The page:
The Trump administration’s strategy towards Iran is flawed, argues The Economist. Going against the Iran Nuclear Deal simply because it’s part of Obama’s legacy threatens to undo what little stability currently exists in the region. It is the best check on the country’s nuclear program. Iran is continuing to follow its guidelines. President Trump is wrong to talk about pulling out; what the region needs is more U.S. leadership. Iran can be dealt with through alliances, diplomacy and calculated maneuvers. America has a big part to play through and with its allies. But undoing the Iran Nuclear Deal, while pushing to get out, is the wrong path.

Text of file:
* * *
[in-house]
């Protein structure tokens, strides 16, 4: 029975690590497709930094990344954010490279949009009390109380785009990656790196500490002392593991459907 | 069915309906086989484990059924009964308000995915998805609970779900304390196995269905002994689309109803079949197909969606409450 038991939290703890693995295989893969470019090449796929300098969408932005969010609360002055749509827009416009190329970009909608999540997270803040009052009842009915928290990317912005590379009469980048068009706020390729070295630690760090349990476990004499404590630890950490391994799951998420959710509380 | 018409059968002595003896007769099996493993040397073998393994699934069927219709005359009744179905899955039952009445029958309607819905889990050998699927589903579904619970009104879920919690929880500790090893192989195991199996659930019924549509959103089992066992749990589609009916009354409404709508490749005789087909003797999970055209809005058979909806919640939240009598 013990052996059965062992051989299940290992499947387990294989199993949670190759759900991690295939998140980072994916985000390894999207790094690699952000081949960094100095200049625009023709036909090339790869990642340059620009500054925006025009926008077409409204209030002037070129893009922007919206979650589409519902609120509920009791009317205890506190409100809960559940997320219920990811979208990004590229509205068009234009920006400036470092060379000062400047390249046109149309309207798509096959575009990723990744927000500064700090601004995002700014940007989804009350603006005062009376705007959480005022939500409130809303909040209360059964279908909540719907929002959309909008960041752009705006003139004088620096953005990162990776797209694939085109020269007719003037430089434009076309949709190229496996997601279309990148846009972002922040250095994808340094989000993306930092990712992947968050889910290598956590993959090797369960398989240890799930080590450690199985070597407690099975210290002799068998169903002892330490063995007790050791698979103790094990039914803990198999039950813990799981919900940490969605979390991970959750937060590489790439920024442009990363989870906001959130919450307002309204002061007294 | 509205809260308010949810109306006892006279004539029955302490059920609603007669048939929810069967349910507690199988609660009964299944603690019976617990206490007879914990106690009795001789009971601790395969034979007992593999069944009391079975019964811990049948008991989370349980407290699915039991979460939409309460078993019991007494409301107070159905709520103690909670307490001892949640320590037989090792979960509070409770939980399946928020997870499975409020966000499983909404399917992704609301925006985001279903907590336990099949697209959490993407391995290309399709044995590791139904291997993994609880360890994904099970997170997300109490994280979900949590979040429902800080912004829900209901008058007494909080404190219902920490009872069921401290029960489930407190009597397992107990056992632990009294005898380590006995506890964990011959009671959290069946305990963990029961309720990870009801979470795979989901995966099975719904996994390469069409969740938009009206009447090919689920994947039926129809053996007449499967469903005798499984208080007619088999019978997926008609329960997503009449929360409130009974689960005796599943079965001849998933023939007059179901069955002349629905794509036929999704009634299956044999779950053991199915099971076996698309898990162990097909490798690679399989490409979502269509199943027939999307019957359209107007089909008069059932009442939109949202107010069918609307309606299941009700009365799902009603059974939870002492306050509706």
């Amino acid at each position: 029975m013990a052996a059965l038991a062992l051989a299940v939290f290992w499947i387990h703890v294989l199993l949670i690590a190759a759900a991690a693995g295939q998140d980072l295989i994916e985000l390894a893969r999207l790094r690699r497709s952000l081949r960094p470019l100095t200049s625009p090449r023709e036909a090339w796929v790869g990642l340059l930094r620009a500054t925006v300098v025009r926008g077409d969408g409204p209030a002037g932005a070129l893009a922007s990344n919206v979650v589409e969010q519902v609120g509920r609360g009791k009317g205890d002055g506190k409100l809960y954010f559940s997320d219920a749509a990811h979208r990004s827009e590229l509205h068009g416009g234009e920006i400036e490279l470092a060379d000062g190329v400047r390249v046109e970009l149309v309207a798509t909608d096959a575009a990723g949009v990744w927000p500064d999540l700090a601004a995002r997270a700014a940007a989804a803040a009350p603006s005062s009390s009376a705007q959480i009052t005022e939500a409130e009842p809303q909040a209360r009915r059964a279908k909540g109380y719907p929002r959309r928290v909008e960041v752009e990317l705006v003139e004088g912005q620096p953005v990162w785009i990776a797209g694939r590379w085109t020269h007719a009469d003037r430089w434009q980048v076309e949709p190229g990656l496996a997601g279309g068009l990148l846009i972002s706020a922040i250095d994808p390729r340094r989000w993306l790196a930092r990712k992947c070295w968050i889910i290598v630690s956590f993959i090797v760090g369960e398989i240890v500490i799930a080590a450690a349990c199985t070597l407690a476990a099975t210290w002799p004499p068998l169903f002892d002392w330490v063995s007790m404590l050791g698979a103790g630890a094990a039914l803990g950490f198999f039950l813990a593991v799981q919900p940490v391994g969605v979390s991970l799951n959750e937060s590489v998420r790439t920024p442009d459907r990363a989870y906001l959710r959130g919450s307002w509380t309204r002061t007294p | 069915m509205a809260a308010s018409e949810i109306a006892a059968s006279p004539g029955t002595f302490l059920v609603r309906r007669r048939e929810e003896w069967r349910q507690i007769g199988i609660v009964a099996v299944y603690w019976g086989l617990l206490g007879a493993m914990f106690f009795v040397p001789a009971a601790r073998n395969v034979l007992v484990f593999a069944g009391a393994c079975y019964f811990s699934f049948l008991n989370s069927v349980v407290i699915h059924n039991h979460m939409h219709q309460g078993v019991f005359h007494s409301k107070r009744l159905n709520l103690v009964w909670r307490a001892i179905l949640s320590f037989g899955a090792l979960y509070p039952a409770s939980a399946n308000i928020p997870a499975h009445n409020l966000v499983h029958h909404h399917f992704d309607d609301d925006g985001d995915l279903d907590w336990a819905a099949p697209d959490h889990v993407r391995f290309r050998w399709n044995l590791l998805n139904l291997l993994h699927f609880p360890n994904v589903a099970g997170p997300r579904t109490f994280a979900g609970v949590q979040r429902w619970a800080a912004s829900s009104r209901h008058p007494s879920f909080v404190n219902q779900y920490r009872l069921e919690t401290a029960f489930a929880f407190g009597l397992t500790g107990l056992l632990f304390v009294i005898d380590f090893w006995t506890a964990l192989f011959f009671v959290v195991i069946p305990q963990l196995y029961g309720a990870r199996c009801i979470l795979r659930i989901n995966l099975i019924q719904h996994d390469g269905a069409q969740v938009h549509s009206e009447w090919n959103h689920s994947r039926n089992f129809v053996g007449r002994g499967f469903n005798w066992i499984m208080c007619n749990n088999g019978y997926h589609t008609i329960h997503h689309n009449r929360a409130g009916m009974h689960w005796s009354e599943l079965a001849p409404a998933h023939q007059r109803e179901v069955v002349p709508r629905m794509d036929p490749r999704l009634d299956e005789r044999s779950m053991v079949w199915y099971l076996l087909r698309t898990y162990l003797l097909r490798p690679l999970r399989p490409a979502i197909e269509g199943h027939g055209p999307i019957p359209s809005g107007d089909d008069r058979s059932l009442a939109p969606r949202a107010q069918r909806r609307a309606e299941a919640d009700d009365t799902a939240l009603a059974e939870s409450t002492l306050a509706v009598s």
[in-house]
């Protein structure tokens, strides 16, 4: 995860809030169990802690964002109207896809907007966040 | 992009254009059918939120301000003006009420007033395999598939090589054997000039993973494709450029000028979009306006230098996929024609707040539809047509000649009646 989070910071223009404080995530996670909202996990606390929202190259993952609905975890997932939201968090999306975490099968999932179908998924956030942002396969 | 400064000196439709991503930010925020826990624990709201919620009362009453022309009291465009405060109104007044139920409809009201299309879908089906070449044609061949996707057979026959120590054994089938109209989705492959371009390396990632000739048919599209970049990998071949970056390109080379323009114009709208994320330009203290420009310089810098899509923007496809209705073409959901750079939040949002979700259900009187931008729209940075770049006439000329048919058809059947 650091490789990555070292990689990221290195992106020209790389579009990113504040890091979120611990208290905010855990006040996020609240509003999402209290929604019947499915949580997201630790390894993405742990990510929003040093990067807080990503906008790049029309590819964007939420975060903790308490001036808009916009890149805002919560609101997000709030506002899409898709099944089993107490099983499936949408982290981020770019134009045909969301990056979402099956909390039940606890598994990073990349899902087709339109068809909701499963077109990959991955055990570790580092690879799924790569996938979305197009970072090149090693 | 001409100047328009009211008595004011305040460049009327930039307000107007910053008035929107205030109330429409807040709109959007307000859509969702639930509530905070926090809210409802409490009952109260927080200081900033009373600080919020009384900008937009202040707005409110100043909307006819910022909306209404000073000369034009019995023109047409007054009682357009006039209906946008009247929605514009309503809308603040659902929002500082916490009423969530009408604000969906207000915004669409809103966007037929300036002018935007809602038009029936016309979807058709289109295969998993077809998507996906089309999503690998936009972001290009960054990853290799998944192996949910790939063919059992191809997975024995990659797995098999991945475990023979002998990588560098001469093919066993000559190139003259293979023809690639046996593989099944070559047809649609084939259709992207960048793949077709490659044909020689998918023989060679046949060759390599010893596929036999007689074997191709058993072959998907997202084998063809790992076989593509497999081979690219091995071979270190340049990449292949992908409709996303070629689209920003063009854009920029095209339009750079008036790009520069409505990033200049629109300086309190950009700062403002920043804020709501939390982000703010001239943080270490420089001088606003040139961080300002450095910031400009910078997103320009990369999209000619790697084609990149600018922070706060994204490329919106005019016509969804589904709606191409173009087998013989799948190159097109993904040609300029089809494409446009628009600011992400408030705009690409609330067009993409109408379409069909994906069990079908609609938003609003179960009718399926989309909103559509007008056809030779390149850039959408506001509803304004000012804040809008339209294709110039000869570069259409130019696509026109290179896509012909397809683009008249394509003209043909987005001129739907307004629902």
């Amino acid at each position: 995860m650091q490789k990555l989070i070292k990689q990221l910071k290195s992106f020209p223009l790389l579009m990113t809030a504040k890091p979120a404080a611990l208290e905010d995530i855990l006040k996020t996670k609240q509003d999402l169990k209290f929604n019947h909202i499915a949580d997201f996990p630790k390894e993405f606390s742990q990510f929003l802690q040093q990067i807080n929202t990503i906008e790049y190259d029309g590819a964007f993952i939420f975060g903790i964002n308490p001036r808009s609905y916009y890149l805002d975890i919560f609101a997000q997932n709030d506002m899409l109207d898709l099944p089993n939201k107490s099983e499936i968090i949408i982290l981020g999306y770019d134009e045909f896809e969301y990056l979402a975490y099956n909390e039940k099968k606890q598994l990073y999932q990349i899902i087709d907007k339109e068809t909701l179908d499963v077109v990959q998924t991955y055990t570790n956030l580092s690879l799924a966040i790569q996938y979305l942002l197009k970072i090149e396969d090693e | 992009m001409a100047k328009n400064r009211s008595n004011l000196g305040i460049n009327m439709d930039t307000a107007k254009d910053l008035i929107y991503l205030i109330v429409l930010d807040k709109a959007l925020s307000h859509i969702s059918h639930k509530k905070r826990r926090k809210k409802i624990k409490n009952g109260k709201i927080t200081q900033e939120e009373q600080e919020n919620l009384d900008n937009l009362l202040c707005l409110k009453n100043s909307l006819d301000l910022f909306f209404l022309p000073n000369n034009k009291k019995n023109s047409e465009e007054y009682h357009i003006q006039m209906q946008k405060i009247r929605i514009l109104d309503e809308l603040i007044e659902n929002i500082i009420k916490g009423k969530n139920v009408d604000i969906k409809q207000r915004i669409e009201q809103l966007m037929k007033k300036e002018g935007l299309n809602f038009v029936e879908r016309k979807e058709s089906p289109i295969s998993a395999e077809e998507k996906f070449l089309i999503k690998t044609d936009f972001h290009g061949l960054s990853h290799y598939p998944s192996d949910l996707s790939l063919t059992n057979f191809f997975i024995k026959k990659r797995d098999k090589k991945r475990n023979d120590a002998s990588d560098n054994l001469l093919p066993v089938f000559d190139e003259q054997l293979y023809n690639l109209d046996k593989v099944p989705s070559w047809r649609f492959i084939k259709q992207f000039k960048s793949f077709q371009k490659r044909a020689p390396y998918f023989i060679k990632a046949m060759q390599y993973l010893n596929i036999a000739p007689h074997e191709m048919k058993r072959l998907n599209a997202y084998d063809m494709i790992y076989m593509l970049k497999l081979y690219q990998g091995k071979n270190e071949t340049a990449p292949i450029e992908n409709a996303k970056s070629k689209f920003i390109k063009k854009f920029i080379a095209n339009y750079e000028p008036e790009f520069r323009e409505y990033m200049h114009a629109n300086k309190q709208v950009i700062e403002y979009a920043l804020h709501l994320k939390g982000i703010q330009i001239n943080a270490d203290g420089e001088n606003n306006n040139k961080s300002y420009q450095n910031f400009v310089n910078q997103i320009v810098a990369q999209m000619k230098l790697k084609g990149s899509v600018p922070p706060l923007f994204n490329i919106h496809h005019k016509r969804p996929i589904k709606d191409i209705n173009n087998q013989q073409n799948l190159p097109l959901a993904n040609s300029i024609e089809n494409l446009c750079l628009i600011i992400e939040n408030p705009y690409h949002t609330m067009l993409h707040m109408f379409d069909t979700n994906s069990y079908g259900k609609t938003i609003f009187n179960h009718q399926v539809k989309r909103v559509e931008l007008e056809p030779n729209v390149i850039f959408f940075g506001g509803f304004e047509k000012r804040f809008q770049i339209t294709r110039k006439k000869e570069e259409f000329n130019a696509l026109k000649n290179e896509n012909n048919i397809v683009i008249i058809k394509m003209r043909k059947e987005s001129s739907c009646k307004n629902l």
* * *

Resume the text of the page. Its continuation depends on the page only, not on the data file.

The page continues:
The entities that encourage President Trump to keep the Iran Nuclear Deal in place do so out of a misplaced desire to hold onto a highly flawed diplomatic achievement, suggests Jonathan S. Tobin of National Review. When Obama signed the deal, he made numerous concessions out of a desire to get any form of arrangement done. The Iran Nuclear Deal does not ensure regional security or that Iran will not build nuclear weapons in the long term. Its backers fail to see this and continue to ignore Iran’s numerous breaches. To them, the deal represents a compromise. It may be, but it fails at its main purpose: ensuring peace. Trump is right to oppose the deal.